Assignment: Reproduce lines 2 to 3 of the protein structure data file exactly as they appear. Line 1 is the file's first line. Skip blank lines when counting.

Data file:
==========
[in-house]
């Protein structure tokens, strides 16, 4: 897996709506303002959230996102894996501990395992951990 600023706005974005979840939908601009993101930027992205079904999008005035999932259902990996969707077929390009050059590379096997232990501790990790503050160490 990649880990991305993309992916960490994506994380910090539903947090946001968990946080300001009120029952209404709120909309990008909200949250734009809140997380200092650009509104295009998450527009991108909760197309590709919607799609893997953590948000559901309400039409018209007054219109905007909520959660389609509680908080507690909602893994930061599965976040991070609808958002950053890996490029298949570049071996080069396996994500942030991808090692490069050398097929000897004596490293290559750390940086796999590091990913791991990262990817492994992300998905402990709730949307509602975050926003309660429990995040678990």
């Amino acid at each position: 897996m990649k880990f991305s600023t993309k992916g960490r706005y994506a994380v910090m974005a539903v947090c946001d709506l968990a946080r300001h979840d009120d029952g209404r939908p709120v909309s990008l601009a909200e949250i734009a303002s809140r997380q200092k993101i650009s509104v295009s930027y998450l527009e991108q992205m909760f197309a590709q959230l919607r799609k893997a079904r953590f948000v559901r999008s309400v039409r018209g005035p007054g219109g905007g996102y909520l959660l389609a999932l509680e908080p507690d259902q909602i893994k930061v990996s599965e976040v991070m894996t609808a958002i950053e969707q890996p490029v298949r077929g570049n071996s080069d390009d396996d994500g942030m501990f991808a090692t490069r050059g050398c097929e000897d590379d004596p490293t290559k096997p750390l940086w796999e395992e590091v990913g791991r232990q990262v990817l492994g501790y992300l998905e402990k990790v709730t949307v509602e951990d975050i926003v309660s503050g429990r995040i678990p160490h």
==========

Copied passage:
């Protein structure tokens, strides 16, 4: 897996709506303002959230996102894996501990395992951990 600023706005974005979840939908601009993101930027992205079904999008005035999932259902990996969707077929390009050059590379096997232990501790990790503050160490 990649880990991305993309992916960490994506994380910090539903947090946001968990946080300001009120029952209404709120909309990008909200949250734009809140997380200092650009509104295009998450527009991108909760197309590709919607799609893997953590948000559901309400039409018209007054219109905007909520959660389609509680908080507690909602893994930061599965976040991070609808958002950053890996490029298949570049071996080069396996994500942030991808090692490069050398097929000897004596490293290559750390940086796999590091990913791991990262990817492994992300998905402990709730949307509602975050926003309660429990995040678990």
């Amino acid at each position: 897996m990649k880990f991305s600023t993309k992916g960490r706005y994506a994380v910090m974005a539903v947090c946001d709506l968990a946080r300001h979840d009120d029952g209404r939908p709120v909309s990008l601009a909200e949250i734009a303002s809140r997380q200092k993101i650009s509104v295009s930027y998450l527009e991108q992205m909760f197309a590709q959230l919607r799609k893997a079904r953590f948000v559901r999008s309400v039409r018209g005035p007054g219109g905007g996102y909520l959660l389609a999932l509680e908080p507690d259902q909602i893994k930061v990996s599965e976040v991070m894996t609808a958002i950053e969707q890996p490029v298949r077929g570049n071996s080069d390009d396996d994500g942030m501990f991808a090692t490069r050059g050398c097929e000897d590379d004596p490293t290559k096997p750390l940086w796999e395992e590091v990913g791991r232990q990262v990817l492994g501790y992300l998905e402990k990790v709730t949307v509602e951990d975050i926003v309660s503050g429990r995040i678990p160490h």